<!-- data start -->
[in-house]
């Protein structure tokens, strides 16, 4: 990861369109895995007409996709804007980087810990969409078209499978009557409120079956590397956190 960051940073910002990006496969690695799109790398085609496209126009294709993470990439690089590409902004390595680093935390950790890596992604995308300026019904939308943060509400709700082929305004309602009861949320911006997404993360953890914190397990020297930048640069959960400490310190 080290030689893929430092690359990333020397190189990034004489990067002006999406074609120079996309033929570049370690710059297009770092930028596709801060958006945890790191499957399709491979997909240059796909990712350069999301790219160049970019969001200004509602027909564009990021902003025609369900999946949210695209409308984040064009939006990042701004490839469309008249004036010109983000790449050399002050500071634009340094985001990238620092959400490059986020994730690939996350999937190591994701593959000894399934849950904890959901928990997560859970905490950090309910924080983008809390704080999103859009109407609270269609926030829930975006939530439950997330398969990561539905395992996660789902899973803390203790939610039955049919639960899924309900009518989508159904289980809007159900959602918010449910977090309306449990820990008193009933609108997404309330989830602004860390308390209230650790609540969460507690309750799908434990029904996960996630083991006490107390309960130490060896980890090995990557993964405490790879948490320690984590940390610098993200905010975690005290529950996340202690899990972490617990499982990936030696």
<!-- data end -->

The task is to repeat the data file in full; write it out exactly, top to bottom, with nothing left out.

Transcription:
[in-house]
């Protein structure tokens, strides 16, 4: 990861369109895995007409996709804007980087810990969409078209499978009557409120079956590397956190 960051940073910002990006496969690695799109790398085609496209126009294709993470990439690089590409902004390595680093935390950790890596992604995308300026019904939308943060509400709700082929305004309602009861949320911006997404993360953890914190397990020297930048640069959960400490310190 080290030689893929430092690359990333020397190189990034004489990067002006999406074609120079996309033929570049370690710059297009770092930028596709801060958006945890790191499957399709491979997909240059796909990712350069999301790219160049970019969001200004509602027909564009990021902003025609369900999946949210695209409308984040064009939006990042701004490839469309008249004036010109983000790449050399002050500071634009340094985001990238620092959400490059986020994730690939996350999937190591994701593959000894399934849950904890959901928990997560859970905490950090309910924080983008809390704080999103859009109407609270269609926030829930975006939530439950997330398969990561539905395992996660789902899973803390203790939610039955049919639960899924309900009518989508159904289980809007159900959602918010449910977090309306449990820990008193009933609108997404309330989830602004860390308390209230650790609540969460507690309750799908434990029904996960996630083991006490107390309960130490060896980890090995990557993964405490790879948490320690984590940390610098993200905010975690005290529950996340202690899990972490617990499982990936030696």